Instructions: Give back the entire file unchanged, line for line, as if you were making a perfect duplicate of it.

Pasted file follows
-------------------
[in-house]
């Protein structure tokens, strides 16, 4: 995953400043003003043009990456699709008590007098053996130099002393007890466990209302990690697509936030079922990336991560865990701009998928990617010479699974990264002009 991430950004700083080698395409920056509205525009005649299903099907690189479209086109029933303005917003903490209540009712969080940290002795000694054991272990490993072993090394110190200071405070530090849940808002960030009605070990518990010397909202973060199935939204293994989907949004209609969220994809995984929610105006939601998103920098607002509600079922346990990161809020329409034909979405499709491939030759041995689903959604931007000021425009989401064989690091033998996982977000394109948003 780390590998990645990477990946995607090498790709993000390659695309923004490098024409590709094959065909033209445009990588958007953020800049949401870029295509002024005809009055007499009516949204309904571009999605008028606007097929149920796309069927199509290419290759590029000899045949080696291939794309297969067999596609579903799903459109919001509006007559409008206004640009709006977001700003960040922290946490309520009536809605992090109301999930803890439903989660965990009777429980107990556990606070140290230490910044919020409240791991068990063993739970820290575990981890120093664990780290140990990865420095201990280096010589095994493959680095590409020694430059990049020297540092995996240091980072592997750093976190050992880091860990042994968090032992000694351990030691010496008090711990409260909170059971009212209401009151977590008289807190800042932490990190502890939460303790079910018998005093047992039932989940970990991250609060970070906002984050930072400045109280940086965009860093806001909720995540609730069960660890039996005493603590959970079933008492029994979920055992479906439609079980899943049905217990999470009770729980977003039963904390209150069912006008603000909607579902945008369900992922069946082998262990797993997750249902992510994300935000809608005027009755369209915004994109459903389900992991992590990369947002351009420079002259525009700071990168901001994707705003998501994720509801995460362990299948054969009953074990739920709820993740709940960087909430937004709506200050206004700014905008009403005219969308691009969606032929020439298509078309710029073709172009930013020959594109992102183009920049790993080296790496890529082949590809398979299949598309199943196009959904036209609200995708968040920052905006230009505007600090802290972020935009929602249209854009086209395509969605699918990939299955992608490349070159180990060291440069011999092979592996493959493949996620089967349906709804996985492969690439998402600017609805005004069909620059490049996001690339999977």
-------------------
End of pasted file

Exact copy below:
[in-house]
């Protein structure tokens, strides 16, 4: 995953400043003003043009990456699709008590007098053996130099002393007890466990209302990690697509936030079922990336991560865990701009998928990617010479699974990264002009 991430950004700083080698395409920056509205525009005649299903099907690189479209086109029933303005917003903490209540009712969080940290002795000694054991272990490993072993090394110190200071405070530090849940808002960030009605070990518990010397909202973060199935939204293994989907949004209609969220994809995984929610105006939601998103920098607002509600079922346990990161809020329409034909979405499709491939030759041995689903959604931007000021425009989401064989690091033998996982977000394109948003 780390590998990645990477990946995607090498790709993000390659695309923004490098024409590709094959065909033209445009990588958007953020800049949401870029295509002024005809009055007499009516949204309904571009999605008028606007097929149920796309069927199509290419290759590029000899045949080696291939794309297969067999596609579903799903459109919001509006007559409008206004640009709006977001700003960040922290946490309520009536809605992090109301999930803890439903989660965990009777429980107990556990606070140290230490910044919020409240791991068990063993739970820290575990981890120093664990780290140990990865420095201990280096010589095994493959680095590409020694430059990049020297540092995996240091980072592997750093976190050992880091860990042994968090032992000694351990030691010496008090711990409260909170059971009212209401009151977590008289807190800042932490990190502890939460303790079910018998005093047992039932989940970990991250609060970070906002984050930072400045109280940086965009860093806001909720995540609730069960660890039996005493603590959970079933008492029994979920055992479906439609079980899943049905217990999470009770729980977003039963904390209150069912006008603000909607579902945008369900992922069946082998262990797993997750249902992510994300935000809608005027009755369209915004994109459903389900992991992590990369947002351009420079002259525009700071990168901001994707705003998501994720509801995460362990299948054969009953074990739920709820993740709940960087909430937004709506200050206004700014905008009403005219969308691009969606032929020439298509078309710029073709172009930013020959594109992102183009920049790993080296790496890529082949590809398979299949598309199943196009959904036209609200995708968040920052905006230009505007600090802290972020935009929602249209854009086209395509969605699918990939299955992608490349070159180990060291440069011999092979592996493959493949996620089967349906709804996985492969690439998402600017609805005004069909620059490049996001690339999977």